Tomorrow morning, Blizzard Entertainment (the publisher of the wildly popular World of Warcraft franchise) will kick off another BlizzCon to show off their latest projects and directly interact with their fanbase. World of Warcraft will likely take center stage at the convention, which has become the venue of choice for Blizzard to unveil their newest expansion pack for the enormously popular online role-playing game.
Here at Webroot we have our fair share of past and present WoW players. So we’re quite tuned in to the malware that plagues WoW and other online games. As the gaming market continues to grow at an amazing rate, so does the real-money value of (and the virtual currency stored in) game accounts used in association with those games.
Earlier this summer we shared with our readers the top ways that threats get introduced into online games and the best ways to avoid them. With Blizzcon just hours away, and the WoW servers ramping up for the surge in imminent logons to follow, we thought we’d revisit the issue to ramp up security awareness by sharing some of the more atrocious malware variants we’ve seen hitting the WoW gaming community.
Password-stealing Trojans are what we’re really talking about here. Most WoW players that we’ve talked to have “a friend” who somehow got infected by a Trojan and subsequently had their account compromised. For some, this just means that their characters were stripped of all equipment, money, and bank items. For others who may have been in a leadership position within an established guild (a player-organized social group) the account’s thief may have stolen as many items and/or as much money as possible from the guild’s shared bank.
More people are likely to be interested in knowing what happens next. The image below shows the page you will arrive at when following one of these links (even as the URLs vary, the pages to which they link are effectively the same (We’ve employed Chilldog to censor the porn content).
These so-called “keylogger posts” on the WoW message boards are one of the most common ways these manipulative, password hungry malware writers deliver malicious ploys to WoW players. While many WoW veterans wouldn’t be distracted by the crude tactics of these posts, there are plenty of people (and maybe even some orcs) who just can’t resist that juicy drama—or really want to learn more about their Death Knight.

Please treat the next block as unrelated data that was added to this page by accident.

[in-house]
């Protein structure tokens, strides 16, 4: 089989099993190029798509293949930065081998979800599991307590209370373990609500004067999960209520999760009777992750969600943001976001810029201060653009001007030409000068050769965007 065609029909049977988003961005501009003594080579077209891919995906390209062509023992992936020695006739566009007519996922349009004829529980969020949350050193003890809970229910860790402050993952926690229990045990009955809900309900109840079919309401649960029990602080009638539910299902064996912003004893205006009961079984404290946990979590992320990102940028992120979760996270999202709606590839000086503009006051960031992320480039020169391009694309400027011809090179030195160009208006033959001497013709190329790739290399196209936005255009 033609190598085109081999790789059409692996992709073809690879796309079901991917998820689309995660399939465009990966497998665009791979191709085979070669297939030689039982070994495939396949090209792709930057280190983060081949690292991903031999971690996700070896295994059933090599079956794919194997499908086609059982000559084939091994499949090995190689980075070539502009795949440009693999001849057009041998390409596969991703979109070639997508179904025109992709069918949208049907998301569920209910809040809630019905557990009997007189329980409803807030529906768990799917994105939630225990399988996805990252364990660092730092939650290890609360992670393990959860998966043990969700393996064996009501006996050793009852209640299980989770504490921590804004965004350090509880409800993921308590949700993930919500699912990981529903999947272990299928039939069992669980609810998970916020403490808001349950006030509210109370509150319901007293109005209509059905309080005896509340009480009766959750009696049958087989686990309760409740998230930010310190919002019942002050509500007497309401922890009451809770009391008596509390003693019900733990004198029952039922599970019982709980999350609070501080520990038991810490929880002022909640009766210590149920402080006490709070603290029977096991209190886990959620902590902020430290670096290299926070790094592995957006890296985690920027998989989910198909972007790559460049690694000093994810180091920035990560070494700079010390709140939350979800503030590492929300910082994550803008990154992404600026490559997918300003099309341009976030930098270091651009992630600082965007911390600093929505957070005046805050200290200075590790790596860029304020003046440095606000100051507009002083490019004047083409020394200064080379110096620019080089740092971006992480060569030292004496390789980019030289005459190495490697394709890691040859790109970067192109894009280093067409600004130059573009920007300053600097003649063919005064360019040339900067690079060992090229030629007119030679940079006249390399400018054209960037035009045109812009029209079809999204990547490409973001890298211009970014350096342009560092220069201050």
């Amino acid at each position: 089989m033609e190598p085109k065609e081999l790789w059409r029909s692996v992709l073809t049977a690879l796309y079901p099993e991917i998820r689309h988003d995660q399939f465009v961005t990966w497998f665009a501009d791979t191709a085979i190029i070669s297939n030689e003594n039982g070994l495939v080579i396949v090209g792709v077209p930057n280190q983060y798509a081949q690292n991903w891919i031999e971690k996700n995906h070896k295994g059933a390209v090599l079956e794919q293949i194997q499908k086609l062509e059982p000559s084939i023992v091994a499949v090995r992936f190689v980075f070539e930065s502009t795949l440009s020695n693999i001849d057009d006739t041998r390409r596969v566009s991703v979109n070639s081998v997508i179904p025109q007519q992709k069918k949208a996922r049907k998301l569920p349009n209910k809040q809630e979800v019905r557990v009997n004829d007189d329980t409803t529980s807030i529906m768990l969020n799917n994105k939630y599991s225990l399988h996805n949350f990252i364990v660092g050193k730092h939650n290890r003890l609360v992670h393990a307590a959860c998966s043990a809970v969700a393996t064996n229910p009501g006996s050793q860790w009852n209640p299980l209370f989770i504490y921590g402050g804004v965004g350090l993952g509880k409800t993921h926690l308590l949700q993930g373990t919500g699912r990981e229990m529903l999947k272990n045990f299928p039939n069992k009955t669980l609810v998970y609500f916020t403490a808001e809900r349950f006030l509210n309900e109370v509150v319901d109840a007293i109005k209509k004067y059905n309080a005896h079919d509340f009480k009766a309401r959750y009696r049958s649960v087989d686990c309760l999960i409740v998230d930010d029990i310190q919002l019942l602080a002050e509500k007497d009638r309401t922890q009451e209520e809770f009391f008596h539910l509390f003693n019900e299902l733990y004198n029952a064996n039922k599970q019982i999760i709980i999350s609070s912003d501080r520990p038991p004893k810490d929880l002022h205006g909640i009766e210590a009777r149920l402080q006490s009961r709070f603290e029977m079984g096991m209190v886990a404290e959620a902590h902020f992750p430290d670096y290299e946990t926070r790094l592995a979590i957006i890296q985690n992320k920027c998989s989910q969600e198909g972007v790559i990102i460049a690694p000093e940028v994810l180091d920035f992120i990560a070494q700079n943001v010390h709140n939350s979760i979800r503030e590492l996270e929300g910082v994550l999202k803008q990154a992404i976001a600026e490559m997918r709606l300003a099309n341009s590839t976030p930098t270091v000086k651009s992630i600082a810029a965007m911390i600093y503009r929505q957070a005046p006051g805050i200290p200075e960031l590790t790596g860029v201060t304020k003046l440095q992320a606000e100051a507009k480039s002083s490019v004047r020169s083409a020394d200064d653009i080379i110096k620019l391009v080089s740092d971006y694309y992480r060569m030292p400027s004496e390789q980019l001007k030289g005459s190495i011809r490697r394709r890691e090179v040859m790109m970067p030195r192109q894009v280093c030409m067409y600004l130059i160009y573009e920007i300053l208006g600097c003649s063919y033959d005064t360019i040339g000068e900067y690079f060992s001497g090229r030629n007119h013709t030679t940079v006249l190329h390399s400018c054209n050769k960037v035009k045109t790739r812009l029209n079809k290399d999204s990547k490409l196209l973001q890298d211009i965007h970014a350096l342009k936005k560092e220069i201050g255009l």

As you can see (even through the “censorship”), the page emulates the appearance of a flash video-based porn site. The pages leech some of the graphics from that site, but every single link on the page links to the malware installer. This simple social engineering trick, so commonly used of late by Koobface to fool Facebook users, still manages to convince users to execute the malware installer in order to view the video.
Misled gamers who download and run the flash “installer” won’t see any obvious difference on their computers to indicate that they are infected. At this point, the Trojan is ready to start stealing login credentials. These infections are often fairly simple in their configuration, though as with all malware there are versions out there which are much more complex. The installer executable simply drops a DLL file onto the victim’s hard drive, typically to System32 or another Windows subdirectory, which performs the keystroke logging then sends that data to the phisher behind the scam. The installer also modifies the Registry so the file loads with every startup.
While there is some indication that these account credentials are often phished specifically for gaming account information, there is nothing to prevent these individuals from applying those same login credentials, or logging additional ones, to other Web sites accessed by the infected individual. When that happens, this kind of crime easily transforms from a nuisance into major identity theft.